Di and Viv and Rose is a play full of fun and laughter. It’s fitting, therefore, that the rehearsal period has been exactly the same. As Becky, who plays Di, Emma, who plays Viv and Casey, who plays Rose, are all such good friends in real life, it’s really added something to the production but also added to the giggle-factor. Quick scene changes and a plethora of costumes have provided challenges off the stage while emotional content, strange facial expressions and pronunciation issues have kept, Sandra, the director, and the girls working hard on the stage.
Rapid scene changes have led to this show having over 80 lighting cues. The first scene has changes timed to pieces of music. Believe it or not, this has actually been a boon for the tech team as the music software has a handy count down bar that Leah, the lighting tech, can watch to time when she brings the lights up. This saves Leah and Martin, the sound tech, from having to do ‘The Tech Box Stare’! If you’ve ever seen two animals stare at each other before they’re about to try to rip each other’s throats out, then you’ve seen the intensity in which the tech box crew have to stare at each other to perfectly synchronise lighting and sound.
It’s impossible to tell what audiences think goes on backstage. We found this out during Avenue Q when a large percentage of the audience didn’t realise we had a live band back there along with 30 odd puppets and at least four back stage crew running around with ladders! During Di and Viv and Rose, Zoe, our costume person, has been a hero. As this play takes part over a long period of time, she had to fit the girls out with an outrageous number of costumes. The very quick scene changes meant that she had to find ingenious ways to slim down the costume changes and make them as easy as possible. Tory, the stage manager, has also made a herculean effort to make the scene changes as smooth as possible. Many shouts of “GIVE US A MINUTE” have come from these two mighty women during the rehearsal period.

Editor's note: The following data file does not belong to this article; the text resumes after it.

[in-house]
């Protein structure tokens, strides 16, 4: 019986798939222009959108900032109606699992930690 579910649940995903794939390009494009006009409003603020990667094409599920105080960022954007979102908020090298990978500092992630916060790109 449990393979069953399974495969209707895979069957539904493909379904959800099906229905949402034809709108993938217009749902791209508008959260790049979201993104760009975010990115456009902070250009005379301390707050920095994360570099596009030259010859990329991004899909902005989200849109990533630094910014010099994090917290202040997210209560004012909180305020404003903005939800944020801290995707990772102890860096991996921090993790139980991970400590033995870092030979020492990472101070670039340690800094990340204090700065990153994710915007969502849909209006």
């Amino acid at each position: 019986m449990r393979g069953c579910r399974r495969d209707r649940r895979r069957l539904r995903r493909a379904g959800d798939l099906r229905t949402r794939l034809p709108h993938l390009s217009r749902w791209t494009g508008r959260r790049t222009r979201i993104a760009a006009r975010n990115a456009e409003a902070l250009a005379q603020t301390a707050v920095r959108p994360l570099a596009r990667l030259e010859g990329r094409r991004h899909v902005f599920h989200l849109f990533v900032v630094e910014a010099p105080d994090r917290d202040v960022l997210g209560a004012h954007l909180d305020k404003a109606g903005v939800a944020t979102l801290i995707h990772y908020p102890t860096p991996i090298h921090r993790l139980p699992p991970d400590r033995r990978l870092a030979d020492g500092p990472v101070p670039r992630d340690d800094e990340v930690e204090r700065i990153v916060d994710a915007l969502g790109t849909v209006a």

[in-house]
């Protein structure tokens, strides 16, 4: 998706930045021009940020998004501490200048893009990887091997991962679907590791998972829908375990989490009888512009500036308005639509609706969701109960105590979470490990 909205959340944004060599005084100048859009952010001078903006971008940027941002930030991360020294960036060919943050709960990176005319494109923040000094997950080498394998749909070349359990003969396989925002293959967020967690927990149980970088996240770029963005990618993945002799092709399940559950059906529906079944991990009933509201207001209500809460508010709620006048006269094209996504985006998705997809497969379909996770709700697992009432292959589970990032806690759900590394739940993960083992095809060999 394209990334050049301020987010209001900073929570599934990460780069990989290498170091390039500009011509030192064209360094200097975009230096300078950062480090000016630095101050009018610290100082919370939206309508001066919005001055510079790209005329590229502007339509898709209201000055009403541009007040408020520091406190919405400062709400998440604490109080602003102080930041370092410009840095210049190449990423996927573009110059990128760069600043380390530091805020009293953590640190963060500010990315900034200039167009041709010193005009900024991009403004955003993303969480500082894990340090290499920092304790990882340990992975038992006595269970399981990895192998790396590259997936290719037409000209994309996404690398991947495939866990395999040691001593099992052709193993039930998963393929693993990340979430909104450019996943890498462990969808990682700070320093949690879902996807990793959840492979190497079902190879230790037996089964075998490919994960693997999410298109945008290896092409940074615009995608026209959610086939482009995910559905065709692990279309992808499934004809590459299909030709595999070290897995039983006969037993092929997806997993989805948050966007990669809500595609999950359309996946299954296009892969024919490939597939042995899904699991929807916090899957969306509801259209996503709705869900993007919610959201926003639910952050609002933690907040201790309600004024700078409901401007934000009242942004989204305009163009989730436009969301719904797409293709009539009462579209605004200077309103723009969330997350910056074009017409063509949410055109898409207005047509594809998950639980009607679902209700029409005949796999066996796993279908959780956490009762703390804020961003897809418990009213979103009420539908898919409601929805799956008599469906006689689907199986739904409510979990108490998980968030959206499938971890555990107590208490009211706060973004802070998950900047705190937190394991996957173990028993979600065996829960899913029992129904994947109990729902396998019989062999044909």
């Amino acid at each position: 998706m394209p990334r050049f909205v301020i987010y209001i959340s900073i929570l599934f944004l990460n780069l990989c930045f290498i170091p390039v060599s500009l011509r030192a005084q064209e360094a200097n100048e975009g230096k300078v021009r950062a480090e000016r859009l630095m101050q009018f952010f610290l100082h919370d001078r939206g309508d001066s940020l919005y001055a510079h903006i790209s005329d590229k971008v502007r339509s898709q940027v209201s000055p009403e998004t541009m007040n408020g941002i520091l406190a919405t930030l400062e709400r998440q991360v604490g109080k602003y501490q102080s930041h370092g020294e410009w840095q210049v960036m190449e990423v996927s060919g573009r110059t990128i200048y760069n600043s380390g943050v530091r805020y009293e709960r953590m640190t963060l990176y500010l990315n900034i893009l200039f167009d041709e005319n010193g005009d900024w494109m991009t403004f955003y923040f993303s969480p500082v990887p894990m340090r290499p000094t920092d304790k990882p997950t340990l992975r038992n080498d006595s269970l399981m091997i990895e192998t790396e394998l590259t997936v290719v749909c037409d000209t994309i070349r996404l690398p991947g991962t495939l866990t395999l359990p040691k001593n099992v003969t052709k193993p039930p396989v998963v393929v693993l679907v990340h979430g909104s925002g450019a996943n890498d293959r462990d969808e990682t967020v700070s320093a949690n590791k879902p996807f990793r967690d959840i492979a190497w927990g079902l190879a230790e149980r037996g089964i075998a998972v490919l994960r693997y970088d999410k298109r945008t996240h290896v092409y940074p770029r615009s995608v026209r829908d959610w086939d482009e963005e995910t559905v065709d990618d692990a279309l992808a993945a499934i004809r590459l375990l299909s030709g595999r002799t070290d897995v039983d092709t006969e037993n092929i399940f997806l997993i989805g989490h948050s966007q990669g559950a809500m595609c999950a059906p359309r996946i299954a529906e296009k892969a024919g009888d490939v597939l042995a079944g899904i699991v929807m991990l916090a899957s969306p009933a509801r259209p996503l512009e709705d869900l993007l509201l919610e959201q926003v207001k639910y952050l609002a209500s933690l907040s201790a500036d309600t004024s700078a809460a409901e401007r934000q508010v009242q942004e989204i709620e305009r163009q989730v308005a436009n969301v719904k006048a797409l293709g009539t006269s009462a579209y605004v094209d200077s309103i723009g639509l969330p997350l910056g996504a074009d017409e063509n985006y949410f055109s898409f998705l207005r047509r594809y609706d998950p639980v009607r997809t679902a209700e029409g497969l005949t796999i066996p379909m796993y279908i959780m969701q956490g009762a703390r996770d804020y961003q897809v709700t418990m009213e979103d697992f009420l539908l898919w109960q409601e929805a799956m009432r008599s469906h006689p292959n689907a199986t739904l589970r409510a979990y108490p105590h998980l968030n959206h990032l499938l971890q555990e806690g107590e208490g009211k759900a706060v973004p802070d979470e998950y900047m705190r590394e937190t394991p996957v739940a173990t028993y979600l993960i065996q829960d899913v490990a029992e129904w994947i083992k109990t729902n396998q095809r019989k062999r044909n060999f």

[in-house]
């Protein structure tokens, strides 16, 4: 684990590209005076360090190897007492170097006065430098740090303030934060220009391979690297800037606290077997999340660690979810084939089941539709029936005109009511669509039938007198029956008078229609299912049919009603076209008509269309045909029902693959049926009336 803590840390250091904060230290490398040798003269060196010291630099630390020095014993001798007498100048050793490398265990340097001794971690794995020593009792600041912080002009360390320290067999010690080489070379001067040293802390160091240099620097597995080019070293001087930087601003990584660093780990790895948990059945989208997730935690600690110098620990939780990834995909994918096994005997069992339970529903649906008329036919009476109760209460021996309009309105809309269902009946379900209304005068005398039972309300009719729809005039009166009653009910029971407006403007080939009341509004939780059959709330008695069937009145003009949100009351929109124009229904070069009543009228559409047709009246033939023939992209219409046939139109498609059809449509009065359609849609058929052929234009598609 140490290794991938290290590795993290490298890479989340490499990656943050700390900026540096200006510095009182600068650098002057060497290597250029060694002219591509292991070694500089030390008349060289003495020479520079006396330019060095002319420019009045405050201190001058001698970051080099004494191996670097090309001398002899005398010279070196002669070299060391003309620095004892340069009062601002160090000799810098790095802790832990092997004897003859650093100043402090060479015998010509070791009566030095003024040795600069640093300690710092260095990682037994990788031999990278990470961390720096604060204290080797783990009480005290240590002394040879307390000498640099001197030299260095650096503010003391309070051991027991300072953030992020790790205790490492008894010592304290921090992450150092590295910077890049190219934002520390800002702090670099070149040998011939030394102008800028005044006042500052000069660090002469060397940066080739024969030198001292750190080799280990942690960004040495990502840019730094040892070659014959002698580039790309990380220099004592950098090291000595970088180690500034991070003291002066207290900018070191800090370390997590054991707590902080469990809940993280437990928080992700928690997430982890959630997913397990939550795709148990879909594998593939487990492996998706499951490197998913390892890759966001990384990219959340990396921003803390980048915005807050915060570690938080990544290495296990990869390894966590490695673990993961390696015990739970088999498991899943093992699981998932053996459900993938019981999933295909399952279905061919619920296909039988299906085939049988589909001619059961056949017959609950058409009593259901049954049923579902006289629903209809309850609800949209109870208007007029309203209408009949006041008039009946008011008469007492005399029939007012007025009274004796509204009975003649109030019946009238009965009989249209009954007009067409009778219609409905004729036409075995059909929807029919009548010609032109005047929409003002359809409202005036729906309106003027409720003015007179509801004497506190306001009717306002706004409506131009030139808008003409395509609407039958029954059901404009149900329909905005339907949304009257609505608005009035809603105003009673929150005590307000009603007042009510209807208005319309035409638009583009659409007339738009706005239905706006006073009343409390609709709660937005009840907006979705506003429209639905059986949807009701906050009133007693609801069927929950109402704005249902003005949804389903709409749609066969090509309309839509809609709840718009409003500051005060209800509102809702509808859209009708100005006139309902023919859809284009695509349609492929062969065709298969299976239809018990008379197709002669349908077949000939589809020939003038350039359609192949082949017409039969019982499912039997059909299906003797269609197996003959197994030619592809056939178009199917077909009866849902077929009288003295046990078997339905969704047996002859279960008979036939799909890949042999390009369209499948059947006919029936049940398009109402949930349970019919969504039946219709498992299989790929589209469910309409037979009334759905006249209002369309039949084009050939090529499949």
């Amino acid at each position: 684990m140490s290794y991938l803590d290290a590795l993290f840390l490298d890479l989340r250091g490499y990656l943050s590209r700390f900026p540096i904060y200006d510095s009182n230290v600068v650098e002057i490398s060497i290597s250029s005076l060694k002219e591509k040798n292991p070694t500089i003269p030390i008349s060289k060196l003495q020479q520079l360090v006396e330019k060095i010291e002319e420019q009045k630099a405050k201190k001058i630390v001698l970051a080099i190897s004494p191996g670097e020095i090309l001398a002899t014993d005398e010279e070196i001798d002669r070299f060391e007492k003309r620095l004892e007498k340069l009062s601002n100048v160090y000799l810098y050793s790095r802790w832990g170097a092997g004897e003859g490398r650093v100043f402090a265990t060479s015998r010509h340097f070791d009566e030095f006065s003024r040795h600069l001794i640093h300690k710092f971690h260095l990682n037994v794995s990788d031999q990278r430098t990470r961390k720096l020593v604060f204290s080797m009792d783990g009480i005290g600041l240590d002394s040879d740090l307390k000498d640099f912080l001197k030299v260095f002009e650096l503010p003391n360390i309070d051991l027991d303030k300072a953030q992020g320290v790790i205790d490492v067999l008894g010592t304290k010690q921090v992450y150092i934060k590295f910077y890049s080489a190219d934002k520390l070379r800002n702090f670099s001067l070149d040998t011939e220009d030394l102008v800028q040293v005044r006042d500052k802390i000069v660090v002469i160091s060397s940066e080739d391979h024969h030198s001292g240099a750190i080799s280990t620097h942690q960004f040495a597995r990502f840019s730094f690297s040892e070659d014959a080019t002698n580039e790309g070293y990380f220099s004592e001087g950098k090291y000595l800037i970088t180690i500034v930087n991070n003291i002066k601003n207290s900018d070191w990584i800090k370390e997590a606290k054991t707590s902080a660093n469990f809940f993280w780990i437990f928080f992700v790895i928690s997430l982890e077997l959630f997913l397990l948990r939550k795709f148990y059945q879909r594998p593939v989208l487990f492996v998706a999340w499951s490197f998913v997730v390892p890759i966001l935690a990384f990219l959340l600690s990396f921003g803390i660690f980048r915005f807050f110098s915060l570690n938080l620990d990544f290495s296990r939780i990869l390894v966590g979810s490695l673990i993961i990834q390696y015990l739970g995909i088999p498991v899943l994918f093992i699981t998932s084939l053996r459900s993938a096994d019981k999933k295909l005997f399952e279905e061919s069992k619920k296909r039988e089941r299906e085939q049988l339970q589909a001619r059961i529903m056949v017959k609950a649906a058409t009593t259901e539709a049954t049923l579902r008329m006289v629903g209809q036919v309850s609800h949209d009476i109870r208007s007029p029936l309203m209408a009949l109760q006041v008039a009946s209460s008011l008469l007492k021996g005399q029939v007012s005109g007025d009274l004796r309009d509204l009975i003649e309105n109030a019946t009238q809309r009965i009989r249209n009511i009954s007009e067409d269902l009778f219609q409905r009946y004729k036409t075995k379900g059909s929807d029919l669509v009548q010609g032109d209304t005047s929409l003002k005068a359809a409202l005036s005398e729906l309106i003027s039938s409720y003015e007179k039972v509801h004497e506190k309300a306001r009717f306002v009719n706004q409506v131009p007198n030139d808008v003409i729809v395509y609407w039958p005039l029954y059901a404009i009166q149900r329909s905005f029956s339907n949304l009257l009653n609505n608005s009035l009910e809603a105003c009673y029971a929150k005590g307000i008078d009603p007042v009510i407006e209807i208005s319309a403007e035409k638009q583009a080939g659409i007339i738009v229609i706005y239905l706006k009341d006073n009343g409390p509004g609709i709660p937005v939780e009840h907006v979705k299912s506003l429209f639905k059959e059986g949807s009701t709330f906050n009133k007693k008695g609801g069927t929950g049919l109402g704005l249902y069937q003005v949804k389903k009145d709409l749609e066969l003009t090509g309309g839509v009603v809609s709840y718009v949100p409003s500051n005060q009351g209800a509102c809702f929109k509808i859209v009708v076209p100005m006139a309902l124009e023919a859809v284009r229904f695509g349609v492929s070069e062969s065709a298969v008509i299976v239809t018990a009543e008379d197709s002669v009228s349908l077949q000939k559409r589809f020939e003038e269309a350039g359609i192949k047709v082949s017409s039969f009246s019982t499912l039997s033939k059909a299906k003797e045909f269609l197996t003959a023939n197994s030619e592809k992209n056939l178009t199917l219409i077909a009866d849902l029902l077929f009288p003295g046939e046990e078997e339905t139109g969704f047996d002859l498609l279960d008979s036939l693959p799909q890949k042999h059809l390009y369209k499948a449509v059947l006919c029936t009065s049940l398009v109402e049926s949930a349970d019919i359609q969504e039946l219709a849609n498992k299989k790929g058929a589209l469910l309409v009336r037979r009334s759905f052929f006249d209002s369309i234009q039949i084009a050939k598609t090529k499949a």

All three girls have been challenged in undertaking these roles. Becky, however, has only ever done musicals before so had a particularly hard time. We didn’t mean to laugh but, she did insist on coming out with some crackers. Here’s a few:
On Sandra telling her to stand in character – “I don’t know how to stand as a gay woman, or even a non-gay woman if I’m honest”
On Becky thinking it was odd to see the word ‘silence’ in the script and Sandra pointing out that people pause from speaking in real life – “Really? I always try to fill silences and pauses” – she then needed reminding that everyone pauses, except her!
But Becky wasn’t the only one who made humour gaffs. Emma had her moments too. The most memorable being how she pronounced microfiche as “meecrofish”! She also managed to nearly smash Becky’s phone whilst practising acting drunk.
Throughout the rehearsal period, the girls found peculiar crossovers between being good friends in real life and being good friends in the play. Becky found it strange to see her real-life friends making faces in character that she’d never seen before. They also all found it difficult not to laugh at the stern faces their friends were pulling during the serious parts of the play. Aspects of the play have even bled into their real lives like when Casey moved house recently and they found themselves ‘improvising’ due to lack of glasses to drink out of.
With all the challenges conquered and giggles kept where they belong, the show is ready to go. Join us at the Lamb Theatre this week. Click here for more information and to book tickets.